“They ‘ride herd’ on the students between sessions,” Cummings noted. “The students have to report in to either Molly or Charlie on the 15th of every month to demonstrate they’re working on the leadership project.”
The students form up in groups of four to six, Cummings explained, and decide on a project for the year. Examples of projects these future leaders have chosen include determining and sharing strategies to help younger students deflect negative peer pressure, promoting awareness of bullying in their schools and helping older residents in the community with yard work and minor home repairs.
“These projects allow the students to take the leadership skills they are learning and use them in a practical and positive way,” Cummings said. “One success leads to another.”
Another component of the GLI is the requirement that each participating student must read a biography of a principle-based leader, which further reinforces the lessons learned in the program.
Cummings estimates that more than 200 Greenbrier East and Greenbrier West students have now participated in the GLI and anticipates even more will soon join that number, as the Institute expands its reach into two more West Virginia counties — Barbour and another county to be identified later. Those two counties will be added in the fall of 2013, Cummings said.
The program’s reach also extends beyond the student population, with GLI’s adult leaders program for teachers and school staff, including guidance counselors. Those periodic training sessions generally attract around 150 participants, Cummings noted.
As with any nonprofit, GLI’s volunteers focus part of their effort on fundraising, under the umbrella of the GMS Alumni Association, the Institute’s parent organization.
“The Alumni Association has contributed quite a bit,” Cummings acknowledged, adding that alumnus Jim Justice, owner of the nearby Greenbrier resort, issued a $75,000 challenge to his fellow GMS alumni. That challenge was met and exceeded — to the tune of $80,000 — in time for this past summer’s annual alumni reunion.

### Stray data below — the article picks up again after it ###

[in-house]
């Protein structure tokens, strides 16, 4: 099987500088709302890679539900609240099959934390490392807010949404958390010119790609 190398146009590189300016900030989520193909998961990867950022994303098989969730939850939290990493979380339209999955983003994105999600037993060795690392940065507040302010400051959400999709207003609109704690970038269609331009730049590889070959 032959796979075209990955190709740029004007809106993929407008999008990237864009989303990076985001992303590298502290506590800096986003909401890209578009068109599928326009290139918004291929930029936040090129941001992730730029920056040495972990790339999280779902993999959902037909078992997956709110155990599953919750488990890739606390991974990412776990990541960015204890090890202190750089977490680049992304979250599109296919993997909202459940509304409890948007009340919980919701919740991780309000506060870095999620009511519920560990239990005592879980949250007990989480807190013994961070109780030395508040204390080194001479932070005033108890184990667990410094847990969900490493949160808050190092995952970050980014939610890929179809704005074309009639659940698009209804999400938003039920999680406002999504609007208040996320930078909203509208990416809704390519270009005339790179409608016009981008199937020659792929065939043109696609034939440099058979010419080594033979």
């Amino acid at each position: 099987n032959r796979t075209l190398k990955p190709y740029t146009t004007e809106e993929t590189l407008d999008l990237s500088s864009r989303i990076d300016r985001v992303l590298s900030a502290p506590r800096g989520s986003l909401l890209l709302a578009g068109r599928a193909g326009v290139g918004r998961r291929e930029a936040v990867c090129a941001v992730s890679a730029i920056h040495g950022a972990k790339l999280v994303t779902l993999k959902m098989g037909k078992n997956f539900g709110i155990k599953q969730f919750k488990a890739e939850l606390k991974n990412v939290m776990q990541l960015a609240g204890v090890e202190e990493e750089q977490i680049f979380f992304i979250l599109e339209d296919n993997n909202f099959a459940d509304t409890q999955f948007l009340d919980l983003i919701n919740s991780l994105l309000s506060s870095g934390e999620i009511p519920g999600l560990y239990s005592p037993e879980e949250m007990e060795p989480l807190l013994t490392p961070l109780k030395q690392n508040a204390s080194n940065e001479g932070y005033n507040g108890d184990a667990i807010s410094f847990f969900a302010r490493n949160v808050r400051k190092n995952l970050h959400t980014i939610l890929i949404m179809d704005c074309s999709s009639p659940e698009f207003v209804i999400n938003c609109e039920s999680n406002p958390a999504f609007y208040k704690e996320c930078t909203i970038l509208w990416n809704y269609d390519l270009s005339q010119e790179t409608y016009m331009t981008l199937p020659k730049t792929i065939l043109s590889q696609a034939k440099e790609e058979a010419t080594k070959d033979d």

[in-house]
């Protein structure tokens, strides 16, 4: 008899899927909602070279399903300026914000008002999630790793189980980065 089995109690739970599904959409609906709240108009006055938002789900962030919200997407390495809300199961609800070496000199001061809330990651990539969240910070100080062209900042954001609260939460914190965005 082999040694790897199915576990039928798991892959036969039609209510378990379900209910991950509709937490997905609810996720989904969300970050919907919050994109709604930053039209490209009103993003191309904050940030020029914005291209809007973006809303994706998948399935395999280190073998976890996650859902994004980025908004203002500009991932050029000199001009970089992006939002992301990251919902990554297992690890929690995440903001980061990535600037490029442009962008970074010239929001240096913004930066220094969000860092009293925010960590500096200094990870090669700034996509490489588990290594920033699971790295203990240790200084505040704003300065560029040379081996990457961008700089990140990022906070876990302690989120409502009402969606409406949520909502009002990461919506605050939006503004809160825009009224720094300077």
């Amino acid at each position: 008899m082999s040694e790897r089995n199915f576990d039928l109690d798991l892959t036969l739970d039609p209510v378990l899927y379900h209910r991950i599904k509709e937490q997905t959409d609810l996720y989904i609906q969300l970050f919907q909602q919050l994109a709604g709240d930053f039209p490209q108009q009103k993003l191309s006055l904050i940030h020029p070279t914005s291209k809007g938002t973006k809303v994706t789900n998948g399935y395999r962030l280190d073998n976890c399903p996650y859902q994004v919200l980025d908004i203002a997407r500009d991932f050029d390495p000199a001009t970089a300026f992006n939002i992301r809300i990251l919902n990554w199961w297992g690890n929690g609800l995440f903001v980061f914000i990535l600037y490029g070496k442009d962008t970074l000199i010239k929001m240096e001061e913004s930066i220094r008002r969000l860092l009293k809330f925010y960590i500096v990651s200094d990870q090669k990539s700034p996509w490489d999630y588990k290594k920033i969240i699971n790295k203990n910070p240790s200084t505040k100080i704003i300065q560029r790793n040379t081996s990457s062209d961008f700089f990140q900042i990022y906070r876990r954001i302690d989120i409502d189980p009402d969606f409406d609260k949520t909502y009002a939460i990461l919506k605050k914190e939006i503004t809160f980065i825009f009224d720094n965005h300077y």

The GLI is also actively applying for grant funds, with a particular emphasis on grantors with connections to Greenbrier County, like the Hollowell Foundation and the Daywood Foundation, which also has a special link to Barbour County.
The ultimate goal, Cummings said, is to accumulate sufficient funds for an endowment that would finance the program in perpetuity.
Fundraising isn’t the only area the GLI’s leaders are pursuing, as Cummings explained the ultimate ambition is for the Institute to spread across the state, with a “youthful individual enthusiastic about the program” leading the expansion.
“Our vision is to be able to get somebody to take over from us (the alumni) and carry it on into the future,” Cummings said, pointing out that since GMS closed in 1972, the school’s aging alumni will not be replenished by a new crop of grads.
“Our primary goal is to make GLI self-sustaining and provide a legacy of leadership for Greenbrier Military School into the future,” Cummings stressed. “It is a labor of love and our gift to the youth of Greenbrier County, West Virginia and beyond.”
For more information about the Greenbrier Leadership Institute, visit gmsaa.org online. Organizers expect to launch an interactive website in 2013.